February 28, 2024

The Classic Rock band is in the RockinTown.com Hall of Fame – Class of 2024

“If I’d know it was going to be such a big hit I think I would have spent a lot more time working on it,” Tom Petty once said of “Refugee,”

The quote revealed a self-depreciating nature. Petty, solo or with the Heartbreakers, and there wasn’t much difference, was a straight-ahead, no-nonsense kind of guy, who delivered. Also, it helped to have a band like the Heartbreakers led by Mike Campbell’s guitar. 

Petty’s early influences included the Byrds and Bob Dylan. “American Girl” encapsulated the Byrds’ ringing guitars and Dylan’s vocal style. Roger McGuinn, the former frontman of the Byrds, later covered the song.

The inclusion of the song “Breakdown” on the “FM” soundtrack helped establish the band.  However, Petty suffered financial difficulties.  Signed to Shelter Records, label had been sold to ABC Records, which MCA Records later bought. Petty was said to owe MCA almost half a million dollars. 

At the time Petty had only a tenth of that. He declared bankruptcy and MCA, figuring they weren’t going to see any money from a broke musician, created and controlled Backstreet Records for Petty and the Heartbreakers. It was a nice piece of convoluted business that the record industry was famous for.

Don’t Do Me Like That,” “The Waiting,” and “You Got Lucky” followed. Solo, Petty came up with “I Won’t Back Down” and “Running Down A Dream.” Also, “Stop Draggin’ My Heart Around” by Stevie Nicks had contributions from Petty and Campbell.

Then there was the halftime performance at Super Bowl XLII in Phoenix where Petty & The Heartbreakers played “American Girl,” “I Won’t Back Down,” “Free Fallin’,” and “Runnin’ Down A Dream.” 

Petty & The Heartbreakers rolled out “Hypnotic Eye” in ’14. The set was the group’s first in four years. It was also their first #1 album on the Billboard 200. It only took Petty and company a mere thirty-seven years to get to the top spot. 

Just when it seemed like Petty & The Heartbreakers had more chapters to write, Petty unexpectedly passed away due to cardiac arrest at his Malibu residence on 10/02/17.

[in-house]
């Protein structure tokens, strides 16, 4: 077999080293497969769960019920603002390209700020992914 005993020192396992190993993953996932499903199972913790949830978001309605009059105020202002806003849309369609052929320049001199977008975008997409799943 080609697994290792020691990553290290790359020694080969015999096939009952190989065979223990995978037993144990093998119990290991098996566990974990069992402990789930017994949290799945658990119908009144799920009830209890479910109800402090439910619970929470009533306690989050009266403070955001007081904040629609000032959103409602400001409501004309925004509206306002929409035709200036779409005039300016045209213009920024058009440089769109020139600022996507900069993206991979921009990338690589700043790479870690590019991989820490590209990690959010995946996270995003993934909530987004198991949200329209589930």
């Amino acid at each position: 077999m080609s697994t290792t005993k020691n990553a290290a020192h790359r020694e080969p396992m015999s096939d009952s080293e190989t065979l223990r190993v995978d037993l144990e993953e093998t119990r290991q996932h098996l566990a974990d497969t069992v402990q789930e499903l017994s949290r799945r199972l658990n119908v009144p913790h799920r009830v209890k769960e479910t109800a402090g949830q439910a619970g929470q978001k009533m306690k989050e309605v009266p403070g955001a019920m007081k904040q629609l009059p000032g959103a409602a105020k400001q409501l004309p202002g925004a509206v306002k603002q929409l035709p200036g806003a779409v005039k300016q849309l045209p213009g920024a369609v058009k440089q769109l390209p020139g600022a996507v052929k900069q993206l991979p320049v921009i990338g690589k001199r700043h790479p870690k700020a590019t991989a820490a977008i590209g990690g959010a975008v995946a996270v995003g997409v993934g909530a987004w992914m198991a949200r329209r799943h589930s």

Found unconscious and not breathing he was taken to the hospital and given life support. But life support was removed when there was no cerebral activity. He was sixty-six.

Petty died, according to an autopsy, from an unintentional overdose of several drugs, including opioids.

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Joining Tom Petty & The Heartbreakers in the RockinTown.com Hall of Fame – Class of 2024 are Iron Maiden and Tina Turner.

See all of the bios for Rockintown.com Hall of Fame members.

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Tom Petty & The Heartbreakers

Tom Petty once said of “Refugee,” “If I’d known it was going to be such a big hit I think I would have spent a lot more time working on it.” The quote reveals a casual, self-depreciating nature.

Petty, solo or with the Heartbreakers, and there isn’t much difference (usually a Heartbreaker or two lends a hand on the solo records), is often unfairly described as a meat and potatoes musician. He is more of a straight-ahead, no-nonsense kind of guy, who delivers. Also, it helps to have a band like the Heartbreakers led by Mike Campbell’s guitar. Petty started his career under the influence of Bob Dylan and the Byrds. “American Girl” captured both Dylan’s vocal style and the Byrds ringing guitars. The song was later covered by former Byrds’ frontman Roger McGuinn.

An appearance on the “FM” soundtrack (“Breakdown”) helped establish the group. Early on though, Petty ran into financial troubles that, instead of wiping him out, resulted in the creation of a label to release his recordings. Shelter had been sold to ABC Records, who in turn were purchased by MCA Records. MCA figured Petty owed them more than half a million dollars. At the time Petty had only a tenth of that. He declared bankruptcy and MCA, figuring they weren’t going to squeeze any money out of a broke musician, created and controlled Backstreet Records, for Petty and the Heartbreakers. It was a nice piece of convoluted business that the record industry was famous for.

Don’t Do Me Like That,” “The Waiting,” and “You Got Lucky” followed. Solo, Petty came up with “I Won’t Back Down” and “Running Down A Dream,” which gave a nod to the late Del Shannon, whose career Petty had worked to revive. Petty and Campbell contributed to Stevie Nicks’ “Stop Draggin’ My Heart Around.” Earlier, Nicks had added vocals to Petty’s “Insider.”

For maximum exposure, there was a halftime performance at Super Bowl XLII in Phoenix. Petty & The Heartbreakers played “American Girl,” “I Won’t Back Down,” “Free Fallin’,” and “Runnin’ Down A Dream.”

Petty & The Heartbreakers rolled out “Hypnotic Eye” in ’14. The set, which featured the single “American Dream Plan B,” was the group’s first in four years. The set was also the group’s first #1 album on the Billboard 200. It only took Petty and company a mere thirty-seven years to get to the top spot.

Like a bolt out of the blue, when it looked as though Petty & The Heartbreakers still had more chapters in their story, Petty died of cardiac arrest on 10/02/17. Found unconscious and not breathing in his Malibu home, Petty was rushed to the hospital and put on life support. But with no brain activity life support was removed. He was 66. An autopsy determined that Petty died of an accidental overdose of various medications, including painkillers.